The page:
April 10, 2009
Financial frauds-3: Introducing Bernie Madoff
(For previous posts in this series, see here.)
Bernard Madoff has reportedly swindled investors out of $50 billion of their money. You might have noticed that news stories repeatedly emphasize their surprise that the people who were defrauded were 'smart' people. If you look at the stories more closely, you will find that they do not really specify what they mean by smart. What they point to is that they had a lot of money, lived well, moved in exclusive circles, and attended elite schools. These are the measures that most people use to determine whether someone is 'smart' or not. It seems to be a basic assumption that rich people who have had extensive formal education at elite institutions cannot, by definition, be fools. Hence they must be 'smart'.
But there is a difference between being merely conventionally 'smart' as determined by these measures and being genuinely smart. The biggest suckers are those who have convinced themselves that they are smart but really are not.
I once watched the magician James Randi give a demonstration of his tricks to a group of physicists and he completely bamboozled them. He said that it is really easy to fool people, and the more well educated people are, the more confident such people are of their own cleverness, the easier it is for magicians and other tricksters to take advantage of them.
Madoff seemed to have taken advantage of four psychological weaknesses that such conventionally smart people tend to have. The first is that he provided attractive and steady returns on their investments, but nothing spectacular. 'Smart' people are suspicious of get-rich-quick, something-for-nothing schemes, rightly suspecting that those must be frauds. But here was someone who was providing a slightly above average rate of return of about 10% on investments when the stock market was going up, and still managing to provide good returns when the market was going down. So he was definitely outperforming the market but not by amounts that might make people too suspicious. It seemed plausible that he had some kind of system, although he never said exactly what he was doing that enabled him to be so steady, claiming that doing so would reveal his business secrets.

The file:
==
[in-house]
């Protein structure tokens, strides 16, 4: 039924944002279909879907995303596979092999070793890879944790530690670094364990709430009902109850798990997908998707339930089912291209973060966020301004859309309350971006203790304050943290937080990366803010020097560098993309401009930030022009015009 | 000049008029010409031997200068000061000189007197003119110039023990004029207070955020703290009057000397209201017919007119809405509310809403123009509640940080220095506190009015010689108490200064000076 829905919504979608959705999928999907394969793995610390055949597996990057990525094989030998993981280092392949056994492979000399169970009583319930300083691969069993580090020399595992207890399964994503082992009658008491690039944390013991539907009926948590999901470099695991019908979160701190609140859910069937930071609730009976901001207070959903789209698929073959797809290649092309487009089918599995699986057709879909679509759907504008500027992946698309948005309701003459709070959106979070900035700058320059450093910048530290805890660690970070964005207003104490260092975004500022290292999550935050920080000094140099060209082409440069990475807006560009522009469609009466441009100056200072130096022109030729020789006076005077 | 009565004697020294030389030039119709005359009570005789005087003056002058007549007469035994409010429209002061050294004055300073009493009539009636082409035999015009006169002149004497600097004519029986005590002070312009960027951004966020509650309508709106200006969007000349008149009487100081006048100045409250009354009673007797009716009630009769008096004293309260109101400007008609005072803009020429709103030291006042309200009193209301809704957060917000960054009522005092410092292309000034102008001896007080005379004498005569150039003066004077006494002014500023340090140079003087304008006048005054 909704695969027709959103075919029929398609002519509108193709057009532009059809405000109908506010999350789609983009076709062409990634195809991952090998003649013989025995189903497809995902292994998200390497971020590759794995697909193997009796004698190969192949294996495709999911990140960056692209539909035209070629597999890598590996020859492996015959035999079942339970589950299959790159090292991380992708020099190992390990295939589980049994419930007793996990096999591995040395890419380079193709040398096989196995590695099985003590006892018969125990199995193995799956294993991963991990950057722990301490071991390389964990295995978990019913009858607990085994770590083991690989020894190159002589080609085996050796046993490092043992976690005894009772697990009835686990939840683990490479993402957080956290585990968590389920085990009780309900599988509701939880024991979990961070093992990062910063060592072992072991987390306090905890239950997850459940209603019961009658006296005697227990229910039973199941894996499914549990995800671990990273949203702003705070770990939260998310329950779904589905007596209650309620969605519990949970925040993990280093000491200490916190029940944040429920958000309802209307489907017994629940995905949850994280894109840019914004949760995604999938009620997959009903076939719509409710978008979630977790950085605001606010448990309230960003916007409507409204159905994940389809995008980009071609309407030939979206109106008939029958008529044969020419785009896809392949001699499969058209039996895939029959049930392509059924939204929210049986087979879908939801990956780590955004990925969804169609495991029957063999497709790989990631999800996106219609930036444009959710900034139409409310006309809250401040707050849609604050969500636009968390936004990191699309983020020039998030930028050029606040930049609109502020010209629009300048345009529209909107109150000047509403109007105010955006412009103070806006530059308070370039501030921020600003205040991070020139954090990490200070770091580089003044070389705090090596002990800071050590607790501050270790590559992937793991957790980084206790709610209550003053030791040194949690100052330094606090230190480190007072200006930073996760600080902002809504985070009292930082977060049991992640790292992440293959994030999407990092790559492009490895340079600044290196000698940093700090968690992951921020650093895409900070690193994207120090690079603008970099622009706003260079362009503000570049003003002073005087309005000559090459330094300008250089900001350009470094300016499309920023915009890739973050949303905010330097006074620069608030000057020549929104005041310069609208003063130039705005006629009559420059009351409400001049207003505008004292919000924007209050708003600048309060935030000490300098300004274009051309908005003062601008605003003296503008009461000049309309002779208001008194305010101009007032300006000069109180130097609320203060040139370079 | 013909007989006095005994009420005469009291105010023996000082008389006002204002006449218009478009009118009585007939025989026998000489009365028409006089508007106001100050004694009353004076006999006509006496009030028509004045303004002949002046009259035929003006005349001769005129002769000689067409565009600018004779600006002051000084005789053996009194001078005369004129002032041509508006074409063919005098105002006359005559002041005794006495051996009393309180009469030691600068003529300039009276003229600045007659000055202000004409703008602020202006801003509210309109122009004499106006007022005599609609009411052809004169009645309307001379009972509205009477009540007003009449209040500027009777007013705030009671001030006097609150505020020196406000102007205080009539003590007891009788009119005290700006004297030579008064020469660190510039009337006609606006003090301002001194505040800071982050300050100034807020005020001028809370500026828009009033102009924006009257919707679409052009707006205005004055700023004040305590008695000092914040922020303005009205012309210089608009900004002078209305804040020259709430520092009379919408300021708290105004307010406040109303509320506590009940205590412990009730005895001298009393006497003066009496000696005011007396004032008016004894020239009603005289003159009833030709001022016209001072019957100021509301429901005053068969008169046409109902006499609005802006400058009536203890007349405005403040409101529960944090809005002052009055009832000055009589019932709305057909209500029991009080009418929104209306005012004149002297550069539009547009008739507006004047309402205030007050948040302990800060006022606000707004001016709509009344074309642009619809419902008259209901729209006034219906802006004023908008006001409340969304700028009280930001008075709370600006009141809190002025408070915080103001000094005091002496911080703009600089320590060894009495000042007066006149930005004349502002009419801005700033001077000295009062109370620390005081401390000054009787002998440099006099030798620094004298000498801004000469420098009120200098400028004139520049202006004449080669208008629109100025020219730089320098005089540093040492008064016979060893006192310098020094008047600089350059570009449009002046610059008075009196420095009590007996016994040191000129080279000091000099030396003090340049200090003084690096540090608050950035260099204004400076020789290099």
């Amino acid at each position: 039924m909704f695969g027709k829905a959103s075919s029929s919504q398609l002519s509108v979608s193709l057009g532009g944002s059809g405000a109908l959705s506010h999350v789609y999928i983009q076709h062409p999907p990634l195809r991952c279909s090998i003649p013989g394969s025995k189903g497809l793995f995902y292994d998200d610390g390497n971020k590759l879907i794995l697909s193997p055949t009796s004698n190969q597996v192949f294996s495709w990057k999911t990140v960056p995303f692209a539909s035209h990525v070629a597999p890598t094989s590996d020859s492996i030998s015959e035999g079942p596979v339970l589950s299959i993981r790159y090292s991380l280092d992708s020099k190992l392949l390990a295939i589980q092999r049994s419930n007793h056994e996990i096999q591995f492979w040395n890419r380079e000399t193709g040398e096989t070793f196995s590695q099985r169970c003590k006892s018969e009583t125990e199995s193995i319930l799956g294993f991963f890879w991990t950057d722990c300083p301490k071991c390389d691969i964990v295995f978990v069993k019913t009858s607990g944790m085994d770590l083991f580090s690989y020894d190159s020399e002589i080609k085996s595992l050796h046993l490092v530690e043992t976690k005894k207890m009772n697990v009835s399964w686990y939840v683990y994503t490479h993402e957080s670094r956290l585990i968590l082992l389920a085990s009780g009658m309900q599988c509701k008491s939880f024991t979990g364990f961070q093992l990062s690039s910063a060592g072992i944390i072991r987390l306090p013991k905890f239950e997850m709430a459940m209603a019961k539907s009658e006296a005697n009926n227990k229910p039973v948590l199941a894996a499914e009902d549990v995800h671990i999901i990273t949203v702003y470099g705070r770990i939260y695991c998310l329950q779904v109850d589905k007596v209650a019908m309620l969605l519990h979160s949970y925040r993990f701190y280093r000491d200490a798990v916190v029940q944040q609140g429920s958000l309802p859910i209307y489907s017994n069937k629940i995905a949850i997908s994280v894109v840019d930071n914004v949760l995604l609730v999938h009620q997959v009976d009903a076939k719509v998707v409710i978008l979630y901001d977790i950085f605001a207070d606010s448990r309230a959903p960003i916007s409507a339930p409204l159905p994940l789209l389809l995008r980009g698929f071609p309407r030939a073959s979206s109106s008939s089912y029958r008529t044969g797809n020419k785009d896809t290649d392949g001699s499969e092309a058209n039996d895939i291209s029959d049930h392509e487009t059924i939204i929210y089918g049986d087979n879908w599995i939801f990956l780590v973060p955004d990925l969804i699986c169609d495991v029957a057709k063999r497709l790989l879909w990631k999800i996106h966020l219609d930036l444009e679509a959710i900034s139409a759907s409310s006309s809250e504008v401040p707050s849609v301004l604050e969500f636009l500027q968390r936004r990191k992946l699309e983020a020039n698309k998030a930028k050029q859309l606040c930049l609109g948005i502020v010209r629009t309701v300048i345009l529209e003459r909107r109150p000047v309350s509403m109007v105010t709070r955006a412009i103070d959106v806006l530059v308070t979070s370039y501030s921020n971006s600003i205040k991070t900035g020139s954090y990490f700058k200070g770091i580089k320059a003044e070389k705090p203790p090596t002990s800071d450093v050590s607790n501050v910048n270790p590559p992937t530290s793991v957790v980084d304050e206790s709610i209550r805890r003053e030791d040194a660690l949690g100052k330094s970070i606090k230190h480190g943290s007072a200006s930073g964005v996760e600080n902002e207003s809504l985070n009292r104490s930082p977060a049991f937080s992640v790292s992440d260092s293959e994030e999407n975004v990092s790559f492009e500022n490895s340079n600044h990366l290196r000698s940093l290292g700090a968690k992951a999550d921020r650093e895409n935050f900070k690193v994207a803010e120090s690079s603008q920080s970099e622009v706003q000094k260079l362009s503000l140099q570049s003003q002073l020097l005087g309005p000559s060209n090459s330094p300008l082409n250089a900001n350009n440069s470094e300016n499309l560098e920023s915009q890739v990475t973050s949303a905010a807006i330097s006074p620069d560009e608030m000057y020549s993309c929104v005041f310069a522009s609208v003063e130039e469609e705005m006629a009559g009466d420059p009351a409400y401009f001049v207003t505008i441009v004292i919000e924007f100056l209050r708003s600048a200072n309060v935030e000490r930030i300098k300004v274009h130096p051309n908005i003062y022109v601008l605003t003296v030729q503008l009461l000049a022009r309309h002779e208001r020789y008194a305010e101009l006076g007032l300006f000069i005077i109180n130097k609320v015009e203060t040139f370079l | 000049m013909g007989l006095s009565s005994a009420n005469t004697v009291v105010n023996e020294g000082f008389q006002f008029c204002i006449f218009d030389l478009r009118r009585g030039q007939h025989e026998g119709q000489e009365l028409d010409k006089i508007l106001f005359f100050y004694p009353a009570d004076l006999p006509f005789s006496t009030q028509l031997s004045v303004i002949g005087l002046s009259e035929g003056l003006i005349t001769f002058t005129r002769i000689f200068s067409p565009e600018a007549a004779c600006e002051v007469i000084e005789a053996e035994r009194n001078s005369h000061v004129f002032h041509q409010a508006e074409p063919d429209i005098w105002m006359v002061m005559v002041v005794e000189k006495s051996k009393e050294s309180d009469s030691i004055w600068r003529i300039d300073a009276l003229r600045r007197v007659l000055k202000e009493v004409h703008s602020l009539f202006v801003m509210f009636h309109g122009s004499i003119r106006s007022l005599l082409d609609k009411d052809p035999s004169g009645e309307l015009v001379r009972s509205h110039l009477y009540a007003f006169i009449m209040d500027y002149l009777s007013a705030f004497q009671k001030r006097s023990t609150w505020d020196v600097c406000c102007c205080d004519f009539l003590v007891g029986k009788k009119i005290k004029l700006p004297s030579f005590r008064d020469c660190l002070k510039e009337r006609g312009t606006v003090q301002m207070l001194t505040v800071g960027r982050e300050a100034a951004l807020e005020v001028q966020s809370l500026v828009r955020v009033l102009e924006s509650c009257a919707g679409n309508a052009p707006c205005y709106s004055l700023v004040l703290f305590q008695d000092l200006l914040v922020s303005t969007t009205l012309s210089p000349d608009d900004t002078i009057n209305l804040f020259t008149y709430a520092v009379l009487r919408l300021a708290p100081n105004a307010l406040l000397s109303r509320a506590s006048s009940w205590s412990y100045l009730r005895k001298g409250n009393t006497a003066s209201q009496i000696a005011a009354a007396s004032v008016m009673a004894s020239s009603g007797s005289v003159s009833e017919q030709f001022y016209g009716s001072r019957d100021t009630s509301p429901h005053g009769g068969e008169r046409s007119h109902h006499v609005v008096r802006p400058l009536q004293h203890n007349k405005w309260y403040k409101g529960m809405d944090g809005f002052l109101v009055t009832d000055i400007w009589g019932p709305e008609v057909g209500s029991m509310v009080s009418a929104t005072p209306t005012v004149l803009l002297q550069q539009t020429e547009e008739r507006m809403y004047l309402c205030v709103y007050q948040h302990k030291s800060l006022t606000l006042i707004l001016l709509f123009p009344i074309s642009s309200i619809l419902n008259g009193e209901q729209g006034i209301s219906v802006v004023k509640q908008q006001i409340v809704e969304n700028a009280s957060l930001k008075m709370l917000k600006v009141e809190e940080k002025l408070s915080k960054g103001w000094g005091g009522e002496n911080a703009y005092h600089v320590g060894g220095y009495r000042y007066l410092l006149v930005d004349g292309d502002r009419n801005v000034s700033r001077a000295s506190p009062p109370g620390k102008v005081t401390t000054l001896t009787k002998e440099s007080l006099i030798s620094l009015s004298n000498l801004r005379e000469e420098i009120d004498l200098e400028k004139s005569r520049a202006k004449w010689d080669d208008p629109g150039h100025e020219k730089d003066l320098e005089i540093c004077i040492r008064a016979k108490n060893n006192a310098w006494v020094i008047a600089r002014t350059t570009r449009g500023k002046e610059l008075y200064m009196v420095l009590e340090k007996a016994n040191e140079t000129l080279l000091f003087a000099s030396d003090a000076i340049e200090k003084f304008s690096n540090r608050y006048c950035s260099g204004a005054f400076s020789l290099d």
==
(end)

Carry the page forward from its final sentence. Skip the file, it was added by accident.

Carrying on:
The second was that he was well-connected, a friend of the elite, a former chair of the NASDAQ stock exchange, a public benefactor. He was a member of the exclusive Palm Beach Country Club where he played golf with many of the people who eagerly sought him out to invest their money. They felt he was one of them, their friend. People tend to trust members of their own class, their own social circle.
Third, he played hard to get so that people were made to feel that he was doing them a favor by taking them on as clients. People sought him out, tried to get their friends to recommend them to him as clients, and sought to curry his favor. And he would turn money and people away, thus increasing his appeal. When people have irrationally set their hearts on achieving a goal, they do not pay attention to the normal warning signs that govern their other actions. (Woody Allen riffs on Madoff's technique and his victims.)
Fourth, and perhaps most significant, was that he gave people a wink and a nudge that the system he was using was perhaps not quite legitimate, that he was skating close to the edge and using insider knowledge that may have come with being former chair of NASDAQ, and that other people, those ignorant poor saps, were being exploited in order to give them their returns. So those who invested with Madoff felt that they were also financial players, that they were on the same side as him, making money at the expense of suckers like you and me.
These very rich people have no problem with people who take money from those less well off, since they often do so themselves, both legally and illegally. That comes naturally to them. What they found shocking was when it was revealed that Madoff's targets were themselves. Madoff was playing a classic con game, taking advantage of rich and greedy people's willingness to take unfair advantage of people poorer than themselves.
It is the same psychology that was used by the small-time conman to lure the big-time gangster into the con in the classic film The Sting. If you have never seen this Paul Newman-Robert Redford film, you have missed a treat. Here is the classic poker scene from it.
Next: How Madoff ran his scam.
POST SCRIPT: What we need is more sports!
The Onion News Network reports on plans to expand the NCAA playoffs to 4096 teams.